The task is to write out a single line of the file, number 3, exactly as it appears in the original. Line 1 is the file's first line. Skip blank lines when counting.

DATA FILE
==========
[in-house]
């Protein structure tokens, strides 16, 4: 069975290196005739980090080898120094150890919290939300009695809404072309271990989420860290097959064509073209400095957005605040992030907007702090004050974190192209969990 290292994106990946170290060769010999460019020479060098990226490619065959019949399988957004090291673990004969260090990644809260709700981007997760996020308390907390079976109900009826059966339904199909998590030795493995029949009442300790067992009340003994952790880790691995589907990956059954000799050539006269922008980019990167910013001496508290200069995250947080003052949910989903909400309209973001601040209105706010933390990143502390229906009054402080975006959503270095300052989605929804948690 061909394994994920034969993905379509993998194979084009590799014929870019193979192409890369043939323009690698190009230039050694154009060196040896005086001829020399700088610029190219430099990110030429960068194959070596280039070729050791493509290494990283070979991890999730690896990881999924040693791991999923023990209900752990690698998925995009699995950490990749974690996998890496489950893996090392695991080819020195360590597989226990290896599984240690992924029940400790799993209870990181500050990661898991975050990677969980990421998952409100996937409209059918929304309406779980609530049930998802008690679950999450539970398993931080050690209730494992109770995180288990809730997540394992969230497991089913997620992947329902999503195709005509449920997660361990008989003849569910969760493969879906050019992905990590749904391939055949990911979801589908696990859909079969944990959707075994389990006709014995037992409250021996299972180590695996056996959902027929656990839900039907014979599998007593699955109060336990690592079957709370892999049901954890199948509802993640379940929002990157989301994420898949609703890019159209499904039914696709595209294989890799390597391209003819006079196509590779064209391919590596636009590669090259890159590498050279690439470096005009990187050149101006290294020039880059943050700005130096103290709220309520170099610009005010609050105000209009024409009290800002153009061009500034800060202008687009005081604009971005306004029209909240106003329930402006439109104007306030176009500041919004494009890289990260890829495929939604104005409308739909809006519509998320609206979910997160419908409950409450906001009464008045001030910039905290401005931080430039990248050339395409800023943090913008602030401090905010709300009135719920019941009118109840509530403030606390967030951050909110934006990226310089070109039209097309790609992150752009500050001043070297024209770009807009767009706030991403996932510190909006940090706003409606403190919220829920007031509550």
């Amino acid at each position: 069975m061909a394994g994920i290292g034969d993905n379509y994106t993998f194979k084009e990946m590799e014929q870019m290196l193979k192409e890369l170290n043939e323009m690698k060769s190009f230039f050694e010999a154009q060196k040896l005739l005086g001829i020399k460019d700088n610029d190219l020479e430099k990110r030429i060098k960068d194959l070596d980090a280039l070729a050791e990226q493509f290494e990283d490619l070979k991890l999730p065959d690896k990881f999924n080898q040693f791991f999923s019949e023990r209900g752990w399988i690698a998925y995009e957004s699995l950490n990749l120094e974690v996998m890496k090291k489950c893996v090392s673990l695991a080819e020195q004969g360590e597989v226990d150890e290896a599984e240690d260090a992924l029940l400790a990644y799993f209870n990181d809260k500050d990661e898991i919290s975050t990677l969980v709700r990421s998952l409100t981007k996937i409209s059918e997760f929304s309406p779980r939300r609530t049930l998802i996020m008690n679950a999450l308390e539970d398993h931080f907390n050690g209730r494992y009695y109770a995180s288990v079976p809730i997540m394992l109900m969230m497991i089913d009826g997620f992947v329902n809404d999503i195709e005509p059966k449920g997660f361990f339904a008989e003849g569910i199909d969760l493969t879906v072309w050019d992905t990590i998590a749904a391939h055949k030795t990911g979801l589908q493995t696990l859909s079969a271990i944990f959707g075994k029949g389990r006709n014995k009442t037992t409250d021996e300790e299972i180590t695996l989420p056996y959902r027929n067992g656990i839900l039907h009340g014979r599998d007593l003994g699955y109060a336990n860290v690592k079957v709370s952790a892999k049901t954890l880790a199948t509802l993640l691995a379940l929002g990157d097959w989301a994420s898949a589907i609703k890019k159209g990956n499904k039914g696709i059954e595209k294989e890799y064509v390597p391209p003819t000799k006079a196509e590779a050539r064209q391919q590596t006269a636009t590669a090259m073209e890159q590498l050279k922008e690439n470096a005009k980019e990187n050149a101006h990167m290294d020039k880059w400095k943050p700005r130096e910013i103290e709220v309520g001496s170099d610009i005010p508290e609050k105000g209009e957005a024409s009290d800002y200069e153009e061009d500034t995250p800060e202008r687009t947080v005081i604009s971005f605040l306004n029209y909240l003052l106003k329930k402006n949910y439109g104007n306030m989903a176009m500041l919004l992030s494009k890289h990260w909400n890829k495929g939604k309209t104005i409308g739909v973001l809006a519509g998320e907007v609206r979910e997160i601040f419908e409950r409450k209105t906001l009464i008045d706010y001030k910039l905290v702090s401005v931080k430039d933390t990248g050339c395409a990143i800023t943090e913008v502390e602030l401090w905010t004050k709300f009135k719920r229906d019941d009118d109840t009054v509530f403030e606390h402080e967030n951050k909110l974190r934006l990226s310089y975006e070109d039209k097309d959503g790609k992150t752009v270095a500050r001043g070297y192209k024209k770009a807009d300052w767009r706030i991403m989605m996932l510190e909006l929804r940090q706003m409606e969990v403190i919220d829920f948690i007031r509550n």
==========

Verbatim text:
């Amino acid at each position: 069975m061909a394994g994920i290292g034969d993905n379509y994106t993998f194979k084009e990946m590799e014929q870019m290196l193979k192409e890369l170290n043939e323009m690698k060769s190009f230039f050694e010999a154009q060196k040896l005739l005086g001829i020399k460019d700088n610029d190219l020479e430099k990110r030429i060098k960068d194959l070596d980090a280039l070729a050791e990226q493509f290494e990283d490619l070979k991890l999730p065959d690896k990881f999924n080898q040693f791991f999923s019949e023990r209900g752990w399988i690698a998925y995009e957004s699995l950490n990749l120094e974690v996998m890496k090291k489950c893996v090392s673990l695991a080819e020195q004969g360590e597989v226990d150890e290896a599984e240690d260090a992924l029940l400790a990644y799993f209870n990181d809260k500050d990661e898991i919290s975050t990677l969980v709700r990421s998952l409100t981007k996937i409209s059918e997760f929304s309406p779980r939300r609530t049930l998802i996020m008690n679950a999450l308390e539970d398993h931080f907390n050690g209730r494992y009695y109770a995180s288990v079976p809730i997540m394992l109900m969230m497991i089913d009826g997620f992947v329902n809404d999503i195709e005509p059966k449920g997660f361990f339904a008989e003849g569910i199909d969760l493969t879906v072309w050019d992905t990590i998590a749904a391939h055949k030795t990911g979801l589908q493995t696990l859909s079969a271990i944990f959707g075994k029949g389990r006709n014995k009442t037992t409250d021996e300790e299972i180590t695996l989420p056996y959902r027929n067992g656990i839900l039907h009340g014979r599998d007593l003994g699955y109060a336990n860290v690592k079957v709370s952790a892999k049901t954890l880790a199948t509802l993640l691995a379940l929002g990157d097959w989301a994420s898949a589907i609703k890019k159209g990956n499904k039914g696709i059954e595209k294989e890799y064509v390597p391209p003819t000799k006079a196509e590779a050539r064209q391919q590596t006269a636009t590669a090259m073209e890159q590498l050279k922008e690439n470096a005009k980019e990187n050149a101006h990167m290294d020039k880059w400095k943050p700005r130096e910013i103290e709220v309520g001496s170099d610009i005010p508290e609050k105000g209009e957005a024409s009290d800002y200069e153009e061009d500034t995250p800060e202008r687009t947080v005081i604009s971005f605040l306004n029209y909240l003052l106003k329930k402006n949910y439109g104007n306030m989903a176009m500041l919004l992030s494009k890289h990260w909400n890829k495929g939604k309209t104005i409308g739909v973001l809006a519509g998320e907007v609206r979910e997160i601040f419908e409950r409450k209105t906001l009464i008045d706010y001030k910039l905290v702090s401005v931080k430039d933390t990248g050339c395409a990143i800023t943090e913008v502390e602030l401090w905010t004050k709300f009135k719920r229906d019941d009118d109840t009054v509530f403030e606390h402080e967030n951050k909110l974190r934006l990226s310089y975006e070109d039209k097309d959503g790609k992150t752009v270095a500050r001043g070297y192209k024209k770009a807009d300052w767009r706030i991403m989605m996932l510190e909006l929804r940090q706003m409606e969990v403190i919220d829920f948690i007031r509550n």